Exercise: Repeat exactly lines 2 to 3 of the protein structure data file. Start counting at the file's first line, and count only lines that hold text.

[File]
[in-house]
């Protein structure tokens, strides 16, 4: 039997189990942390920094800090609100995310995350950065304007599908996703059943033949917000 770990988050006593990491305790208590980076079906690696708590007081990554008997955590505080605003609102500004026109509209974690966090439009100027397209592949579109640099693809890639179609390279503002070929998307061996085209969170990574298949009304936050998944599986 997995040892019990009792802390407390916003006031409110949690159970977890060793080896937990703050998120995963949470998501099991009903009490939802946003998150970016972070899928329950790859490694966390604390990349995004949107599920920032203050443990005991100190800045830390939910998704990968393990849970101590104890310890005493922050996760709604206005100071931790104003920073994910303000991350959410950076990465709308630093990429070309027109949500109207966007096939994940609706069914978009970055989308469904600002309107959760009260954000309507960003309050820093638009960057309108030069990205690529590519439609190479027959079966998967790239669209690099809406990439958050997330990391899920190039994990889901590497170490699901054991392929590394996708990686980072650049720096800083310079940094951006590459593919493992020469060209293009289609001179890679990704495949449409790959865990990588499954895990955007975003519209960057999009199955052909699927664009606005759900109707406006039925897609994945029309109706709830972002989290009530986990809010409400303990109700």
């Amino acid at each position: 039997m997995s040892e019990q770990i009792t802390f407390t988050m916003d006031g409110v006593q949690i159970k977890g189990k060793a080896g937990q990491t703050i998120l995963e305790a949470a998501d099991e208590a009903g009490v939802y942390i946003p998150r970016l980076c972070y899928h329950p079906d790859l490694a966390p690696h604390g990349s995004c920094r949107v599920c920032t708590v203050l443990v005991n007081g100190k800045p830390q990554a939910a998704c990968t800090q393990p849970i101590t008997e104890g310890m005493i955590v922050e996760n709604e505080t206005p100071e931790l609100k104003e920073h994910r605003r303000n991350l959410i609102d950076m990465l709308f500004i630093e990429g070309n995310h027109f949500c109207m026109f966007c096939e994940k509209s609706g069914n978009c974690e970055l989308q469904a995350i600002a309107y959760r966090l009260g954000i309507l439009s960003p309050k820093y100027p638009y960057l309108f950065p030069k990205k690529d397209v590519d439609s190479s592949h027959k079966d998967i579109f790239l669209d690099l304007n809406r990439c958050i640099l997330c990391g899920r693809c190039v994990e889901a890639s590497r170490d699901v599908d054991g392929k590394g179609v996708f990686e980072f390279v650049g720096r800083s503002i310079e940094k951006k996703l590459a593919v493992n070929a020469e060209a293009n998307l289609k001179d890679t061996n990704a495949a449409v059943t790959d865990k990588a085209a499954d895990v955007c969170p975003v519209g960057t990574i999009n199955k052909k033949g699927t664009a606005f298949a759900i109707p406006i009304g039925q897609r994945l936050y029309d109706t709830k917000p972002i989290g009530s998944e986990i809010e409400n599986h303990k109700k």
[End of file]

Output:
């Protein structure tokens, strides 16, 4: 039997189990942390920094800090609100995310995350950065304007599908996703059943033949917000 770990988050006593990491305790208590980076079906690696708590007081990554008997955590505080605003609102500004026109509209974690966090439009100027397209592949579109640099693809890639179609390279503002070929998307061996085209969170990574298949009304936050998944599986 997995040892019990009792802390407390916003006031409110949690159970977890060793080896937990703050998120995963949470998501099991009903009490939802946003998150970016972070899928329950790859490694966390604390990349995004949107599920920032203050443990005991100190800045830390939910998704990968393990849970101590104890310890005493922050996760709604206005100071931790104003920073994910303000991350959410950076990465709308630093990429070309027109949500109207966007096939994940609706069914978009970055989308469904600002309107959760009260954000309507960003309050820093638009960057309108030069990205690529590519439609190479027959079966998967790239669209690099809406990439958050997330990391899920190039994990889901590497170490699901054991392929590394996708990686980072650049720096800083310079940094951006590459593919493992020469060209293009289609001179890679990704495949449409790959865990990588499954895990955007975003519209960057999009199955052909699927664009606005759900109707406006039925897609994945029309109706709830972002989290009530986990809010409400303990109700």
């Amino acid at each position: 039997m997995s040892e019990q770990i009792t802390f407390t988050m916003d006031g409110v006593q949690i159970k977890g189990k060793a080896g937990q990491t703050i998120l995963e305790a949470a998501d099991e208590a009903g009490v939802y942390i946003p998150r970016l980076c972070y899928h329950p079906d790859l490694a966390p690696h604390g990349s995004c920094r949107v599920c920032t708590v203050l443990v005991n007081g100190k800045p830390q990554a939910a998704c990968t800090q393990p849970i101590t008997e104890g310890m005493i955590v922050e996760n709604e505080t206005p100071e931790l609100k104003e920073h994910r605003r303000n991350l959410i609102d950076m990465l709308f500004i630093e990429g070309n995310h027109f949500c109207m026109f966007c096939e994940k509209s609706g069914n978009c974690e970055l989308q469904a995350i600002a309107y959760r966090l009260g954000i309507l439009s960003p309050k820093y100027p638009y960057l309108f950065p030069k990205k690529d397209v590519d439609s190479s592949h027959k079966d998967i579109f790239l669209d690099l304007n809406r990439c958050i640099l997330c990391g899920r693809c190039v994990e889901a890639s590497r170490d699901v599908d054991g392929k590394g179609v996708f990686e980072f390279v650049g720096r800083s503002i310079e940094k951006k996703l590459a593919v493992n070929a020469e060209a293009n998307l289609k001179d890679t061996n990704a495949a449409v059943t790959d865990k990588a085209a499954d895990v955007c969170p975003v519209g960057t990574i999009n199955k052909k033949g699927t664009a606005f298949a759900i109707p406006i009304g039925q897609r994945l936050y029309d109706t709830k917000p972002i989290g009530s998944e986990i809010e409400n599986h303990k109700k």